This really goes hand in hand with cloud technologies, and Citrix’s perennial theme of “any application from anywhere on any device” or the “3 PC era” that we heard last year. The focus goes back to the apps. Citrix has decidedly focused on the delivery of applications (yes, and desktops still) via cloud infrastructures, and the trends of consumerization, BYO initiatives, etc. all lead to the enablement and incorporation of mobility technologies to allow users to interact with their applications on their most preferred devices, whether that be an ultrabook, thin client, PC, smartphone, or tablet. I was glad to see them push SDK’s that encourage application developers to adapt and code for mobility natively as opposed to continual shimming and display refactoring that sometimes don’t persist from device to device or through device platform lifecycles. CloudGateway 2, Citrix Receiver, the Mobility Pack SDK for XenApp 6.5, and the Citrix Online products all have significant updates for this year to enable mobile application management. Citrix Receiver gained some significant upgrades and capabilities that really enable the entire Citrix application delivery platform to be a “one stop shop” front-end for organizations.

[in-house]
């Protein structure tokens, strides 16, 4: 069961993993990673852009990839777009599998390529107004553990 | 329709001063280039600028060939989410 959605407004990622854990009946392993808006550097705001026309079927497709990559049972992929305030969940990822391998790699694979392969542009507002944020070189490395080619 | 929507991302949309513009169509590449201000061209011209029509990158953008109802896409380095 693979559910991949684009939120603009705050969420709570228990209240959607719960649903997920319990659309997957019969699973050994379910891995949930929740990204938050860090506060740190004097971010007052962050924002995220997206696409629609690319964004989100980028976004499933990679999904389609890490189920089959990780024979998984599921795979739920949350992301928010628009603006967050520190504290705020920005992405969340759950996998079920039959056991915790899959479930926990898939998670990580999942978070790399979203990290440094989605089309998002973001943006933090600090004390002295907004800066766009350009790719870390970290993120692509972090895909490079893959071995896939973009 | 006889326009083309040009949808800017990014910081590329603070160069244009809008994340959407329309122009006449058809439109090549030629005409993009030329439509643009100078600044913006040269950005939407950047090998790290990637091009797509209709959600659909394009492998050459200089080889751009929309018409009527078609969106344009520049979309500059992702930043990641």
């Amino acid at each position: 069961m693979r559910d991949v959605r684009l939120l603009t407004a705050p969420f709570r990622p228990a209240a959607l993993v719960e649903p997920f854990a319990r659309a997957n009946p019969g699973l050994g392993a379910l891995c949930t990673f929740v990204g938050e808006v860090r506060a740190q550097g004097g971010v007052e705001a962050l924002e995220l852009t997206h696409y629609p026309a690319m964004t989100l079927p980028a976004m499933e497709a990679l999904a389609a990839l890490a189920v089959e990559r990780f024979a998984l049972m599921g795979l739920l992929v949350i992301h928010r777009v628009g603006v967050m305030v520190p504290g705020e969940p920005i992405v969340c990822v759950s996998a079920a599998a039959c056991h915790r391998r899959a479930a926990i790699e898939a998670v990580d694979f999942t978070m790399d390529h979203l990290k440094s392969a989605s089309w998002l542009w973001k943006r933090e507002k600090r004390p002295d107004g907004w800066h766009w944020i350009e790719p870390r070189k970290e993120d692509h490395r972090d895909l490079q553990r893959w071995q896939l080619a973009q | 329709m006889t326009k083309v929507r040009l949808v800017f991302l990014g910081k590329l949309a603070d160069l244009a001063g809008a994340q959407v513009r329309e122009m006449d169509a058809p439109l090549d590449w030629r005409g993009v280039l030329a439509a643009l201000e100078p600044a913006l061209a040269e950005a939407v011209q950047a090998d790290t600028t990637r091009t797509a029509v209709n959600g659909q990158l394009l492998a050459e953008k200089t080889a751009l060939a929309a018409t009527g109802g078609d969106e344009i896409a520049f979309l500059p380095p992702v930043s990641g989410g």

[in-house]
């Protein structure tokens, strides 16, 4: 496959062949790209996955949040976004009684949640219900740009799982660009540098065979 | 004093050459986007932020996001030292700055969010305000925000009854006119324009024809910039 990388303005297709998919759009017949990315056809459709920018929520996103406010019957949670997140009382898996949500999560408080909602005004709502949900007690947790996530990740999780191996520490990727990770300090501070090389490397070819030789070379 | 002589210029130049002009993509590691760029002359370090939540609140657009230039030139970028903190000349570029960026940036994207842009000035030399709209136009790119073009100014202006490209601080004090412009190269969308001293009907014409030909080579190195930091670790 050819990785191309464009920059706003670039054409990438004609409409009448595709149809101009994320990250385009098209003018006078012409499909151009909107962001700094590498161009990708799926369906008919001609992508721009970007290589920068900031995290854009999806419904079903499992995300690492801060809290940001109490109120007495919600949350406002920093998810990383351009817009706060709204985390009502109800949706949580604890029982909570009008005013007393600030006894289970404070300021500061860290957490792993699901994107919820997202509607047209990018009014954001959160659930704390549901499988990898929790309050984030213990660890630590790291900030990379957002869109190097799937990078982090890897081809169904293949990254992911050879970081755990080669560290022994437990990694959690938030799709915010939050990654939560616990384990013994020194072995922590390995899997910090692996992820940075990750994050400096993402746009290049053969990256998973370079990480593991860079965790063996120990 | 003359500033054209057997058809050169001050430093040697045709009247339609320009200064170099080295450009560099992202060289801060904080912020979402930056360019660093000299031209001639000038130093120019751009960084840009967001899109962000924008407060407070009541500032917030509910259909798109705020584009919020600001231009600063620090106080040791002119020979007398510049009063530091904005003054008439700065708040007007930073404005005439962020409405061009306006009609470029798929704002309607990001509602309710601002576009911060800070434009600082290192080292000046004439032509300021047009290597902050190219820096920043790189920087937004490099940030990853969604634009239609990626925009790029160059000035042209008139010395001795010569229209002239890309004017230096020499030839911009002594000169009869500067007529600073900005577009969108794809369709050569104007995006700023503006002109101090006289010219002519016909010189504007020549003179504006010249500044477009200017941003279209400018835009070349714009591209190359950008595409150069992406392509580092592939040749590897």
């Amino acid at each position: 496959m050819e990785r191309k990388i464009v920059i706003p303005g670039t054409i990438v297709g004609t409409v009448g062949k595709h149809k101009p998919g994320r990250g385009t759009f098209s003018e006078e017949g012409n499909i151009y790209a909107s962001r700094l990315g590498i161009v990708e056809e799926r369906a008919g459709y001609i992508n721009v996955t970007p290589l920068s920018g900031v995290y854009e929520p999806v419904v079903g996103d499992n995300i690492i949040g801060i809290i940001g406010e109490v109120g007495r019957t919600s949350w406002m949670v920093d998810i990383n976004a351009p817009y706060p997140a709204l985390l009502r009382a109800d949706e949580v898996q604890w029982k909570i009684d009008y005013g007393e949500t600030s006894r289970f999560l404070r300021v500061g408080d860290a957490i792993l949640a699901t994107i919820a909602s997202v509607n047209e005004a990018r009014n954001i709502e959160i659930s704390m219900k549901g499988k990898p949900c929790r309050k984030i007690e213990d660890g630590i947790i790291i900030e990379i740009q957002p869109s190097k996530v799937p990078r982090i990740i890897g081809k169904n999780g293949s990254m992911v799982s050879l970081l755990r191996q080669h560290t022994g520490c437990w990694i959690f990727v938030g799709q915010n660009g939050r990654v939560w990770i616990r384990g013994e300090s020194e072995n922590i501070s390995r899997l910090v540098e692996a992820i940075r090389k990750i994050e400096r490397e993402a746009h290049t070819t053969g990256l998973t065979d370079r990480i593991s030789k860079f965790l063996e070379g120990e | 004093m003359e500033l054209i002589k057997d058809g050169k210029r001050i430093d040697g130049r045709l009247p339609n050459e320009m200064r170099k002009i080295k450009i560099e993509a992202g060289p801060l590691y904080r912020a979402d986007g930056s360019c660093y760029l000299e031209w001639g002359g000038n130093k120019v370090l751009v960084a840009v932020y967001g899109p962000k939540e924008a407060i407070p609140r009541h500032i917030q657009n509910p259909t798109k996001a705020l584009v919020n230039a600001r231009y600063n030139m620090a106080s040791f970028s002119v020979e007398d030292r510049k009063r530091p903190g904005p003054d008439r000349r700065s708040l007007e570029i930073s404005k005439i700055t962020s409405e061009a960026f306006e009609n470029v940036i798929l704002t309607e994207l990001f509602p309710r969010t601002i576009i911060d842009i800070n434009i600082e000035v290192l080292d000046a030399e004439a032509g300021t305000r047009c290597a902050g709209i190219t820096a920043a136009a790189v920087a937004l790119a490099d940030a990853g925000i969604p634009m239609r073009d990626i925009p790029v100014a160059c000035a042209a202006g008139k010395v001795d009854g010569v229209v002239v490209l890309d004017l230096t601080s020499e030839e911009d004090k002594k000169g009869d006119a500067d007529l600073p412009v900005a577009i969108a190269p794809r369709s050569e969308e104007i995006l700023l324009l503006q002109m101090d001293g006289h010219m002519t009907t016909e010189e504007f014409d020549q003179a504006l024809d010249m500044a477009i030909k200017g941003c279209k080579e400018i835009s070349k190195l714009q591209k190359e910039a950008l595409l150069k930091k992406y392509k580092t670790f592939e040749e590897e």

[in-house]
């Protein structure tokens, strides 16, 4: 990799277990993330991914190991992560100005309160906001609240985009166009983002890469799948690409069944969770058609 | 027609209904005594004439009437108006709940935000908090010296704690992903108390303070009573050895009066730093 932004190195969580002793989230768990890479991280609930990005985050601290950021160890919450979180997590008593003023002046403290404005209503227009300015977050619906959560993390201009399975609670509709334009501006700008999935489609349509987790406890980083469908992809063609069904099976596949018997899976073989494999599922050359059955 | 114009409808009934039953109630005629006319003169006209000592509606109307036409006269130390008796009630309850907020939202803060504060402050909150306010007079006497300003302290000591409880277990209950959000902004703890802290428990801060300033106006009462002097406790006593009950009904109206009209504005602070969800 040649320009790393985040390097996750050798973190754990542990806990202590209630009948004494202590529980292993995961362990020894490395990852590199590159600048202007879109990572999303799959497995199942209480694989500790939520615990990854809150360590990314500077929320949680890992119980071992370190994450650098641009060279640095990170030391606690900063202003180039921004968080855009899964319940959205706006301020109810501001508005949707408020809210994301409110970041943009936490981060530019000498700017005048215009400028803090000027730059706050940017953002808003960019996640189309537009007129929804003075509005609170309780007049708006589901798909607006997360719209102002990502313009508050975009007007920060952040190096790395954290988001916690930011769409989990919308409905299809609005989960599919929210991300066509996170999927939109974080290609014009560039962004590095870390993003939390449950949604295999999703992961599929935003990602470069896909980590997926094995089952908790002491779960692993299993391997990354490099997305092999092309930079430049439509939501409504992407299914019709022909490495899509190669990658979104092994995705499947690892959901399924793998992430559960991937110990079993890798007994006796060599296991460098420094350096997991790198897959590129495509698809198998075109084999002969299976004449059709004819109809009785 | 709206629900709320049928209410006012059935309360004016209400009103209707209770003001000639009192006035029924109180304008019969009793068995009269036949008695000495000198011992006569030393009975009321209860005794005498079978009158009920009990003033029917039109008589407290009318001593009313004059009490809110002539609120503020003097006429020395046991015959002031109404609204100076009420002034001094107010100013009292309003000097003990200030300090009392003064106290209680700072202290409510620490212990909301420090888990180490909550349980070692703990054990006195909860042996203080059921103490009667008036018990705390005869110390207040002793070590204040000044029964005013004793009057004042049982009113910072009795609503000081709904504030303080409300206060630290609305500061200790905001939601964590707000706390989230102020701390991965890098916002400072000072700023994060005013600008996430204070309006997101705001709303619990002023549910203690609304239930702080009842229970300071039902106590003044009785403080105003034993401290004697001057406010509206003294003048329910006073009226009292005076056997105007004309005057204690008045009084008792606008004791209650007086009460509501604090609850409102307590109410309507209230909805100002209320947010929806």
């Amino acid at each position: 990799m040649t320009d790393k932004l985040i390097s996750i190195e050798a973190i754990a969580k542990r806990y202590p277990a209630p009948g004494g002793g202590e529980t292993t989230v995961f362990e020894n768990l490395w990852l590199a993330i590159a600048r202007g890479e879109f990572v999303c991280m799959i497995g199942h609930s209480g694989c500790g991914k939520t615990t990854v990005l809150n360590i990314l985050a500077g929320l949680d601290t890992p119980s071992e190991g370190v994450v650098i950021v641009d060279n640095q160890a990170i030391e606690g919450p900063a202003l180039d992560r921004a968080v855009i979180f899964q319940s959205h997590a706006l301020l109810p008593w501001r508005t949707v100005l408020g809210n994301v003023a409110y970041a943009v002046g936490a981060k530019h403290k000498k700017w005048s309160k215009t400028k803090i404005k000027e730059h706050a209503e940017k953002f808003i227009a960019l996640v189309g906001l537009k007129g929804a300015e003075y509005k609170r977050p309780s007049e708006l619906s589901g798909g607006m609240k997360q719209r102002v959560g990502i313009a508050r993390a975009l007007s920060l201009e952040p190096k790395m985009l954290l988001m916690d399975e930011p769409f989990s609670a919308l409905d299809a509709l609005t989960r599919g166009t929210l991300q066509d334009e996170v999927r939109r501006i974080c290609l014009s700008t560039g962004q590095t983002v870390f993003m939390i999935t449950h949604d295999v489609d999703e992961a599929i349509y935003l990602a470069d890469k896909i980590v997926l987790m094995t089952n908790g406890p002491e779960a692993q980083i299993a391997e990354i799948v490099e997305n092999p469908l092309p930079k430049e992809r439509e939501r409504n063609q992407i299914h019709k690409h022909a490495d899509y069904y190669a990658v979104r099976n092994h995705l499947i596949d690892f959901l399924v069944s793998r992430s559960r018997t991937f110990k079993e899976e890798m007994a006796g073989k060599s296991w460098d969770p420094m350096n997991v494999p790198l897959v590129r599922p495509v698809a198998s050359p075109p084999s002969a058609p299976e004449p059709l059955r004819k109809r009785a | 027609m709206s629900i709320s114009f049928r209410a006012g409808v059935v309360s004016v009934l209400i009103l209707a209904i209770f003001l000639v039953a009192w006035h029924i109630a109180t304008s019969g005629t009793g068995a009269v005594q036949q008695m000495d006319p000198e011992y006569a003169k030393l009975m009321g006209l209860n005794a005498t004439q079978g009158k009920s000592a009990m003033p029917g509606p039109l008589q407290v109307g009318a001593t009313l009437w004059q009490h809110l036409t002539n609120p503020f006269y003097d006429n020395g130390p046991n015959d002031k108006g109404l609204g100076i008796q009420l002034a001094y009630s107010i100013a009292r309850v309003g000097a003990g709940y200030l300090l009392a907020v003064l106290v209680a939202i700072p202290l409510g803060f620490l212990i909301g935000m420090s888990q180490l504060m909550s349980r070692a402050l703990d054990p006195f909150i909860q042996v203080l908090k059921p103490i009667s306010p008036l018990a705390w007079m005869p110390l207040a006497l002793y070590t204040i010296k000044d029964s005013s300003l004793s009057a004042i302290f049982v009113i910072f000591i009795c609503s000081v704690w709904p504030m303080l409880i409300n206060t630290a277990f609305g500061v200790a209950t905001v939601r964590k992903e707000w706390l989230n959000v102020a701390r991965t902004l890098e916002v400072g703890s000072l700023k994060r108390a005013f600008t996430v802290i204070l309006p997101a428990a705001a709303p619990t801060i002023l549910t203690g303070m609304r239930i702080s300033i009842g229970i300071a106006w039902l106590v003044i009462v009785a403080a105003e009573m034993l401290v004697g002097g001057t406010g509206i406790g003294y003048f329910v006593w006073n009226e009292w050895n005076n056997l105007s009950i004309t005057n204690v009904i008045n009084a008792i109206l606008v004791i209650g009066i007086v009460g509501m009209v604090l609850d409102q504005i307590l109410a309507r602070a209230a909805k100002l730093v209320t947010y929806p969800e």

3. Orchestration via Project Avalon: